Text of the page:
Q: Can you remove the rear tail cowl to access the undersideof the seat tray area?
A: Yes you can.
Q: Why would you need to do this?
A: Because your seat latch has gone into what you believe to be failure mode.
While prepping the bike for a possible run out to SouthDakota in July I have done some routine maintenance, new tires, dump the oil, general inspection etc. So as the oil drains from the sump, “ lets top up the Scott Oiler while I wait” thinks me. I turn the key to release the seat and do not hear the normal “snick” of the seat latch releasing. In fact the feel of the key in the seat release lock even feels weird. What the heck! I try a few times jiggling the key and put way to much force on it,…but back off before doing damage. Hm…what now, I can’t get under the seat. I turn the key one last time while attempting to lift the seat/pry the seat up,…but still no go.
Well the next move is removal of the rear cowl to attempt to give me some access to the seat latch area so I can see what’s going on. Can that even be done? Well yes it can as I found out. As I’m running the factory Honda panniers system my cowl removal is somewhat more involved because I need to remove all the related brackets to that pannier system. (For stock machines it will simply mean removal of the rear grab handle and a couple hold down bolts at the sides of the cowl) Lucky for me everything comes off and no underseat access is required while doing this,..even though there are two lock nuts in use for the main attachment bolts..but these nuts simply thread out from there locations without issue.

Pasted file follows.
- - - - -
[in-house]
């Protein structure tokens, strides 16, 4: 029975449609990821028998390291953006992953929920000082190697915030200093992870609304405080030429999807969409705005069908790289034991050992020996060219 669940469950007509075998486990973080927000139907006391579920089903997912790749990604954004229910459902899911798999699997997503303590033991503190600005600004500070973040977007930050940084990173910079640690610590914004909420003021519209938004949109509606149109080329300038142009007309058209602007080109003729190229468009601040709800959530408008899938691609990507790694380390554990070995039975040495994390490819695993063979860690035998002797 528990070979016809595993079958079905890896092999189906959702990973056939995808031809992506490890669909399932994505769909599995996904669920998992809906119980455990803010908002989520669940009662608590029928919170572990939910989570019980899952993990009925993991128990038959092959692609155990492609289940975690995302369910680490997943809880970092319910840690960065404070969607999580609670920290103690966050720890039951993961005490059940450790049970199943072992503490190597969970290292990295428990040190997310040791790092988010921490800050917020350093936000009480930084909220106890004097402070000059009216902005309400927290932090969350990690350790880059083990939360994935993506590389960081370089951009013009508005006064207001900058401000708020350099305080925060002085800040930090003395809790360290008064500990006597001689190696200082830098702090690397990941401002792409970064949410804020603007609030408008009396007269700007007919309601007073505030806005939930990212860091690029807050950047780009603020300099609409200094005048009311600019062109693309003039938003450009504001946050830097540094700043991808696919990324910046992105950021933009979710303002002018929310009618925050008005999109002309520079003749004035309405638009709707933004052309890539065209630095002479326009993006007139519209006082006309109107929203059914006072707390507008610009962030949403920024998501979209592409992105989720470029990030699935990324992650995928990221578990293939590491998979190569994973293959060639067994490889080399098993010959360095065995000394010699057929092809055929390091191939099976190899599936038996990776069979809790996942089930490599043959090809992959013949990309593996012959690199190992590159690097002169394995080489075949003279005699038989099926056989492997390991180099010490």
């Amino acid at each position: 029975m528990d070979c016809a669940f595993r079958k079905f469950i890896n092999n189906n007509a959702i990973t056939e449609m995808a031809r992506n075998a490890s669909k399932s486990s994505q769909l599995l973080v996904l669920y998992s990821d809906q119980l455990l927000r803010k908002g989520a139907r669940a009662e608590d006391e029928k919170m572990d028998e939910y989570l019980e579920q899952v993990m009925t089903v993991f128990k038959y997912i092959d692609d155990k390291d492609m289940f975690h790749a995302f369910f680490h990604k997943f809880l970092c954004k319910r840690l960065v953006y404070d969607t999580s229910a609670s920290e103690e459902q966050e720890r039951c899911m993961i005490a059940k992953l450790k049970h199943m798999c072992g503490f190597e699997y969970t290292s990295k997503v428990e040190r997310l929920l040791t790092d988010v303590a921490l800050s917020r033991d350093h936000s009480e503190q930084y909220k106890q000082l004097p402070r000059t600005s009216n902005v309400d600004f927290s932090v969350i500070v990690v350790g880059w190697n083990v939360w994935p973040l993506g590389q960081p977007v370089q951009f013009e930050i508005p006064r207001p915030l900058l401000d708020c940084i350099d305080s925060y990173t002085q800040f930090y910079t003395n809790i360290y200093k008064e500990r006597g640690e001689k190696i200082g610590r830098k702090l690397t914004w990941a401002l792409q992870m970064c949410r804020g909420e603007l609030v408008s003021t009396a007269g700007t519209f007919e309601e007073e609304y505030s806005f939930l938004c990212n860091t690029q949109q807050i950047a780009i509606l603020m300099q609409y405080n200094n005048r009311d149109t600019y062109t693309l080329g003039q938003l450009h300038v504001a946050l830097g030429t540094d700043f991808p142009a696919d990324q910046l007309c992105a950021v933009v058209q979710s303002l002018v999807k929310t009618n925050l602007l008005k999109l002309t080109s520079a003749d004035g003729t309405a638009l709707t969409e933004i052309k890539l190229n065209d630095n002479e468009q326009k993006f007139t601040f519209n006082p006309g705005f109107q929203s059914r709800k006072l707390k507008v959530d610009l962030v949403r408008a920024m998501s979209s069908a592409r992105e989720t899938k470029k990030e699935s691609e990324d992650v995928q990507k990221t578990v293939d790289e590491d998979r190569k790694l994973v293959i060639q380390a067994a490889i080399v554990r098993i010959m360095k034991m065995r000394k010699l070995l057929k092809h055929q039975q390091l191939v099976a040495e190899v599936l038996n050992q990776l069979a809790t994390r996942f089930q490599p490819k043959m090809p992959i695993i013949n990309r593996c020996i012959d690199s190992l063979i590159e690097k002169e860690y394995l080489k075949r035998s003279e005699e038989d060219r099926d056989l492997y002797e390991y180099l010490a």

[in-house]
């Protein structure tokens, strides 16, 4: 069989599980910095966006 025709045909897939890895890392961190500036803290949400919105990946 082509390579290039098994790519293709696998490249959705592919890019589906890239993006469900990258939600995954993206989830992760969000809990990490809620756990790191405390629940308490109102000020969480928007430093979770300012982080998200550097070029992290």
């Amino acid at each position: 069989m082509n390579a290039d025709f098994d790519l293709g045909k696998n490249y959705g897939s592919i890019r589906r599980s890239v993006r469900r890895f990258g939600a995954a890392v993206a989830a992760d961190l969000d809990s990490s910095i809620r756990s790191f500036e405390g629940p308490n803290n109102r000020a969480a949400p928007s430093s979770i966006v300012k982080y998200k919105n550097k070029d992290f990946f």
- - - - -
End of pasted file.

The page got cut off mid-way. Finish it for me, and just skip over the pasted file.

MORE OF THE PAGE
With this done you can carefully spread the cowl away from the chassis and move it rearward and with only a bit of finessing it comes free while the seat remains firmly latched in place.
There is enough space to remove the items I carry in the rear area of the seat cowl..tire plug kit, cargo net, damp cloth in a plastic baggy(don’t know why I carry that?). I can then see the latch assembly and its cable drive. At first glance all looks normal when I attempt the key release again…but something becomes rather obvious as I watch. The whole latch assembly moves…away from the seat. I discover that the single 8mm bolt that holds the latch assembly to the underside of the tail frame cross brace has come loose. The action of turning the key moves the assembly and not the actual latching mechanism. With a small 8mm wrench I tighten the bolt and presto…it’s still doesn’t work…why? Well..the latch assembly has moved enough to now allow the cable drive end of the latch to lodge in a access hole in the cross brace effectively jamming it in a non-functioning position. I loosen the 8mm bolt and again, reposition the cable end and tighten the bolt…and now all is good! In fact it worksbetter than ever. I remove the 8mm bolt one last time and dose it with someLoc-Tite 242 (blue) and put it back in place again.
So….when your next under the seat, check that 8mm bolt so you don’t run into this issue. If you notice the seat catch and release action has not been as nice as it once was, this may be an indicator that the latch is loose from the cross brace. I did in fact notice this symptom. The seat would not latch down without some force applied, beyond what was once normal pressure. This is because the latch in fact moves away from the seat as the 8mm bolt comes loose. When giving the latch a simple causal glance you most likely will not notice it being loose so give it a close look. The attachment below shows a) my finger b) the cable drive latch connector and the cross brace hole that it can foul on and c) the 8mm bolt that holds the latch unit to the underside of the cross brace.
We now return you to your regularly scheduled programing.